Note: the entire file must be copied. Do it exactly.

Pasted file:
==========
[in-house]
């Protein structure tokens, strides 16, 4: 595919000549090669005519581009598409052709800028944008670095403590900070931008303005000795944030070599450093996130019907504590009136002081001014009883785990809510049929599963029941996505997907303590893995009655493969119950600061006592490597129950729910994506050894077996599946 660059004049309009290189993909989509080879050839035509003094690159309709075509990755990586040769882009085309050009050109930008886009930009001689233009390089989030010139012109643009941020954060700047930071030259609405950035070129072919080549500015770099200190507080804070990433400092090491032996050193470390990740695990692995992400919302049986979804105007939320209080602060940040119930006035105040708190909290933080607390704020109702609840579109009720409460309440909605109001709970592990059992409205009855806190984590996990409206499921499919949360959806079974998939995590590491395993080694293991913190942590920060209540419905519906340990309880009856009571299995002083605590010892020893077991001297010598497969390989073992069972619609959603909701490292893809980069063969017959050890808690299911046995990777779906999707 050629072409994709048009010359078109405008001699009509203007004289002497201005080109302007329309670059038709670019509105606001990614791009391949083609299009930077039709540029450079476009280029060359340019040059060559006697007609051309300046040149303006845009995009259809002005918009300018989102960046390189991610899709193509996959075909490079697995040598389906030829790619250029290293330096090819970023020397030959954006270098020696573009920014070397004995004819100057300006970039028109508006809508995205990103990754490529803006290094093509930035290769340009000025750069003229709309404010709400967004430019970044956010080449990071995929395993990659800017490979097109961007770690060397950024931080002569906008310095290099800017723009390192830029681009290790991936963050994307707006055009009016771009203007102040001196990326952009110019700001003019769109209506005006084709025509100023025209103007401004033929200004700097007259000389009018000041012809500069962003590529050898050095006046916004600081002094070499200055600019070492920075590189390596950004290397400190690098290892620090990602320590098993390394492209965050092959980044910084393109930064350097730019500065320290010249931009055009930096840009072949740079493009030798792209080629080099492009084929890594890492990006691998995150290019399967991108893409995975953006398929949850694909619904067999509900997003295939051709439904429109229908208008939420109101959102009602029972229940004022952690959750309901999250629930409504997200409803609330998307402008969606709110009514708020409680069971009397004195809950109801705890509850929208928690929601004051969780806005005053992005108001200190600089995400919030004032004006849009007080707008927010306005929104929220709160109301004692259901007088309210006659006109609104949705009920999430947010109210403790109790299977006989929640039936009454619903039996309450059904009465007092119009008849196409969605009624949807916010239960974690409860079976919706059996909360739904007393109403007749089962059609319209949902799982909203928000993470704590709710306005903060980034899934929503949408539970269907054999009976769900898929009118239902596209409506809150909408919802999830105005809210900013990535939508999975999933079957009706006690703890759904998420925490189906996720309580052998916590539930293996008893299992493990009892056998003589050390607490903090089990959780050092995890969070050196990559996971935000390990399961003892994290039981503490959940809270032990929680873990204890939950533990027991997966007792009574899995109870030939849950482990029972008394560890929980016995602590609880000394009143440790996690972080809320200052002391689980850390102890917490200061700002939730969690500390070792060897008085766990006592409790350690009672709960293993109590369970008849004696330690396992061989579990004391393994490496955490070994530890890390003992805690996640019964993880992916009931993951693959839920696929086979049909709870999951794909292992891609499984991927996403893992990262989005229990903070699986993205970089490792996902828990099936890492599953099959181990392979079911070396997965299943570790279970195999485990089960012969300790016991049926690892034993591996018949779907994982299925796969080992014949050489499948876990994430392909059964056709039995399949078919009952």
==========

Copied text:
[in-house]
């Protein structure tokens, strides 16, 4: 595919000549090669005519581009598409052709800028944008670095403590900070931008303005000795944030070599450093996130019907504590009136002081001014009883785990809510049929599963029941996505997907303590893995009655493969119950600061006592490597129950729910994506050894077996599946 660059004049309009290189993909989509080879050839035509003094690159309709075509990755990586040769882009085309050009050109930008886009930009001689233009390089989030010139012109643009941020954060700047930071030259609405950035070129072919080549500015770099200190507080804070990433400092090491032996050193470390990740695990692995992400919302049986979804105007939320209080602060940040119930006035105040708190909290933080607390704020109702609840579109009720409460309440909605109001709970592990059992409205009855806190984590996990409206499921499919949360959806079974998939995590590491395993080694293991913190942590920060209540419905519906340990309880009856009571299995002083605590010892020893077991001297010598497969390989073992069972619609959603909701490292893809980069063969017959050890808690299911046995990777779906999707 050629072409994709048009010359078109405008001699009509203007004289002497201005080109302007329309670059038709670019509105606001990614791009391949083609299009930077039709540029450079476009280029060359340019040059060559006697007609051309300046040149303006845009995009259809002005918009300018989102960046390189991610899709193509996959075909490079697995040598389906030829790619250029290293330096090819970023020397030959954006270098020696573009920014070397004995004819100057300006970039028109508006809508995205990103990754490529803006290094093509930035290769340009000025750069003229709309404010709400967004430019970044956010080449990071995929395993990659800017490979097109961007770690060397950024931080002569906008310095290099800017723009390192830029681009290790991936963050994307707006055009009016771009203007102040001196990326952009110019700001003019769109209506005006084709025509100023025209103007401004033929200004700097007259000389009018000041012809500069962003590529050898050095006046916004600081002094070499200055600019070492920075590189390596950004290397400190690098290892620090990602320590098993390394492209965050092959980044910084393109930064350097730019500065320290010249931009055009930096840009072949740079493009030798792209080629080099492009084929890594890492990006691998995150290019399967991108893409995975953006398929949850694909619904067999509900997003295939051709439904429109229908208008939420109101959102009602029972229940004022952690959750309901999250629930409504997200409803609330998307402008969606709110009514708020409680069971009397004195809950109801705890509850929208928690929601004051969780806005005053992005108001200190600089995400919030004032004006849009007080707008927010306005929104929220709160109301004692259901007088309210006659006109609104949705009920999430947010109210403790109790299977006989929640039936009454619903039996309450059904009465007092119009008849196409969605009624949807916010239960974690409860079976919706059996909360739904007393109403007749089962059609319209949902799982909203928000993470704590709710306005903060980034899934929503949408539970269907054999009976769900898929009118239902596209409506809150909408919802999830105005809210900013990535939508999975999933079957009706006690703890759904998420925490189906996720309580052998916590539930293996008893299992493990009892056998003589050390607490903090089990959780050092995890969070050196990559996971935000390990399961003892994290039981503490959940809270032990929680873990204890939950533990027991997966007792009574899995109870030939849950482990029972008394560890929980016995602590609880000394009143440790996690972080809320200052002391689980850390102890917490200061700002939730969690500390070792060897008085766990006592409790350690009672709960293993109590369970008849004696330690396992061989579990004391393994490496955490070994530890890390003992805690996640019964993880992916009931993951693959839920696929086979049909709870999951794909292992891609499984991927996403893992990262989005229990903070699986993205970089490792996902828990099936890492599953099959181990392979079911070396997965299943570790279970195999485990089960012969300790016991049926690892034993591996018949779907994982299925796969080992014949050489499948876990994430392909059964056709039995399949078919009952």